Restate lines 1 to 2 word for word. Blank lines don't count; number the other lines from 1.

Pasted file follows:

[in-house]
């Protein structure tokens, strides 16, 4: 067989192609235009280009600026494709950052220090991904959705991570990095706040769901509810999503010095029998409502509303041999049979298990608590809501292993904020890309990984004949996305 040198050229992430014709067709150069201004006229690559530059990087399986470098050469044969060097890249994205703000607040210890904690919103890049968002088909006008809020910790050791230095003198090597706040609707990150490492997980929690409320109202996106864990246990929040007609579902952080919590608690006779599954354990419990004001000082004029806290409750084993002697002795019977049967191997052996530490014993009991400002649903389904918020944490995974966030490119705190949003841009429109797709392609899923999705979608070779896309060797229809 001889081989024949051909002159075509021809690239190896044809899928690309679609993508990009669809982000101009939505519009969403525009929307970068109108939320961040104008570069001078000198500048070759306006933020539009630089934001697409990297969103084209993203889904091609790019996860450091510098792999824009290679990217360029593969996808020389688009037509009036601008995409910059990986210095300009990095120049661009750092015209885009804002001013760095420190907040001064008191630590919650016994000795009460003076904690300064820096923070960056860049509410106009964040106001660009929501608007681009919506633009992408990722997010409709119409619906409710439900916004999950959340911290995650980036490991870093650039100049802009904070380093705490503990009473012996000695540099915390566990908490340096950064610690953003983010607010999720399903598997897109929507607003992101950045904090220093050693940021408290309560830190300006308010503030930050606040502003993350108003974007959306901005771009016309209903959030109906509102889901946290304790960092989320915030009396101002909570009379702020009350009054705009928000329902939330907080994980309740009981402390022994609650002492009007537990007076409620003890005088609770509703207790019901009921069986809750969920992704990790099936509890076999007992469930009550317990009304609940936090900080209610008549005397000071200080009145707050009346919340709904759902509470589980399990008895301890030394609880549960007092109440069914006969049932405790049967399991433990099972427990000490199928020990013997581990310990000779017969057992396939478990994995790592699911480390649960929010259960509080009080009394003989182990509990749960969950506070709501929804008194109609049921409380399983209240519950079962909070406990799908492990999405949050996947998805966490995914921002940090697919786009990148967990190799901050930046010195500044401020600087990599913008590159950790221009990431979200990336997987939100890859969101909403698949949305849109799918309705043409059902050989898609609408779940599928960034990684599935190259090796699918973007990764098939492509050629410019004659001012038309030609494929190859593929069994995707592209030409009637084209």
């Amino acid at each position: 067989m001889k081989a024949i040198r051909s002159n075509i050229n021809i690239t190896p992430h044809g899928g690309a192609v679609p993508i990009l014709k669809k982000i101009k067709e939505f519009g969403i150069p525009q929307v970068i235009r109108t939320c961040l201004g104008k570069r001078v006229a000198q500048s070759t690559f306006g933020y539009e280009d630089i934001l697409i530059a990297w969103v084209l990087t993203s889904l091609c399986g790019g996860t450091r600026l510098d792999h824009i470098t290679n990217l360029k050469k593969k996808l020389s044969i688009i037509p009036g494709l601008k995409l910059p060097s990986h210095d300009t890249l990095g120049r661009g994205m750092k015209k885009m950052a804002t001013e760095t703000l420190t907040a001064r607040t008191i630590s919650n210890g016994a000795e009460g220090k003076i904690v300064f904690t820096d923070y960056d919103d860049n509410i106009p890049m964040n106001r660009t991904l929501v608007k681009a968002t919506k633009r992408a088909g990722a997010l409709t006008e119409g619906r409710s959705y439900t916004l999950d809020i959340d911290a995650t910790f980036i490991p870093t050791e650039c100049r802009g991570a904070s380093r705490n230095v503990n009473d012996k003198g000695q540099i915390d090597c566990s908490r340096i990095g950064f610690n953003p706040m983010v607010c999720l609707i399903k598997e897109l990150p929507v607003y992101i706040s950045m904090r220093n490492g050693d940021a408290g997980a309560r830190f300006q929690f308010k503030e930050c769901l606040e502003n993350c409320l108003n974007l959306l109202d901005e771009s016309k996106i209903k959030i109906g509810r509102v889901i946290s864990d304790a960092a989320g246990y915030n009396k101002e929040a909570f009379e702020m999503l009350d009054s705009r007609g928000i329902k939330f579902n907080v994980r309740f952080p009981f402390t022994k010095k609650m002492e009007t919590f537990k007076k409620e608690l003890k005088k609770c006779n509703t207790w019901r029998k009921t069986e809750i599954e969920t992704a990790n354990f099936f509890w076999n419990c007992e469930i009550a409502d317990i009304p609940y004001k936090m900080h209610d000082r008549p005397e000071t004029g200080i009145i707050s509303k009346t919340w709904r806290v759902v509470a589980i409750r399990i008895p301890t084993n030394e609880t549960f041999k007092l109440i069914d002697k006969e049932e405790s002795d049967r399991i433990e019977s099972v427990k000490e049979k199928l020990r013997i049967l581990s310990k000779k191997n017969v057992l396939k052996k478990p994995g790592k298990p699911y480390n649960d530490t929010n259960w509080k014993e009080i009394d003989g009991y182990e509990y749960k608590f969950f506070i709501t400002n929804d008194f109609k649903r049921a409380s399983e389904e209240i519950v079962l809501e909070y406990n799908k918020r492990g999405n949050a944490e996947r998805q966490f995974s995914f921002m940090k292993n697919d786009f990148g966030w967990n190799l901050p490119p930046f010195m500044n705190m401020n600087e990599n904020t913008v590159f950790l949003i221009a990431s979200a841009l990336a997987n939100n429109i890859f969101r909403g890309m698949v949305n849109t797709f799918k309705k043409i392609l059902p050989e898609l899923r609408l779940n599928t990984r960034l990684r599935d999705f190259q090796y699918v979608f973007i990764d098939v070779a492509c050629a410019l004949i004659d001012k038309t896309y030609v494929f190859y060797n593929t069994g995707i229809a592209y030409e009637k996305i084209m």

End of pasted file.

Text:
[in-house]
């Protein structure tokens, strides 16, 4: 067989192609235009280009600026494709950052220090991904959705991570990095706040769901509810999503010095029998409502509303041999049979298990608590809501292993904020890309990984004949996305 040198050229992430014709067709150069201004006229690559530059990087399986470098050469044969060097890249994205703000607040210890904690919103890049968002088909006008809020910790050791230095003198090597706040609707990150490492997980929690409320109202996106864990246990929040007609579902952080919590608690006779599954354990419990004001000082004029806290409750084993002697002795019977049967191997052996530490014993009991400002649903389904918020944490995974966030490119705190949003841009429109797709392609899923999705979608070779896309060797229809 001889081989024949051909002159075509021809690239190896044809899928690309679609993508990009669809982000101009939505519009969403525009929307970068109108939320961040104008570069001078000198500048070759306006933020539009630089934001697409990297969103084209993203889904091609790019996860450091510098792999824009290679990217360029593969996808020389688009037509009036601008995409910059990986210095300009990095120049661009750092015209885009804002001013760095420190907040001064008191630590919650016994000795009460003076904690300064820096923070960056860049509410106009964040106001660009929501608007681009919506633009992408990722997010409709119409619906409710439900916004999950959340911290995650980036490991870093650039100049802009904070380093705490503990009473012996000695540099915390566990908490340096950064610690953003983010607010999720399903598997897109929507607003992101950045904090220093050693940021408290309560830190300006308010503030930050606040502003993350108003974007959306901005771009016309209903959030109906509102889901946290304790960092989320915030009396101002909570009379702020009350009054705009928000329902939330907080994980309740009981402390022994609650002492009007537990007076409620003890005088609770509703207790019901009921069986809750969920992704990790099936509890076999007992469930009550317990009304609940936090900080209610008549005397000071200080009145707050009346919340709904759902509470589980399990008895301890030394609880549960007092109440069914006969049932405790049967399991433990099972427990000490199928020990013997581990310990000779017969057992396939478990994995790592699911480390649960929010259960509080009080009394003989182990509990749960969950506070709501929804008194109609049921409380399983209240519950079962909070406990799908492990999405949050996947998805966490995914921002940090697919786009990148967990190799901050930046010195500044401020600087990599913008590159950790221009990431979200990336997987939100890859969101909403698949949305849109799918309705043409059902050989898609609408779940599928960034990684599935190259090796699918973007990764098939492509050629410019004659001012038309030609494929190859593929069994995707592209030409009637084209």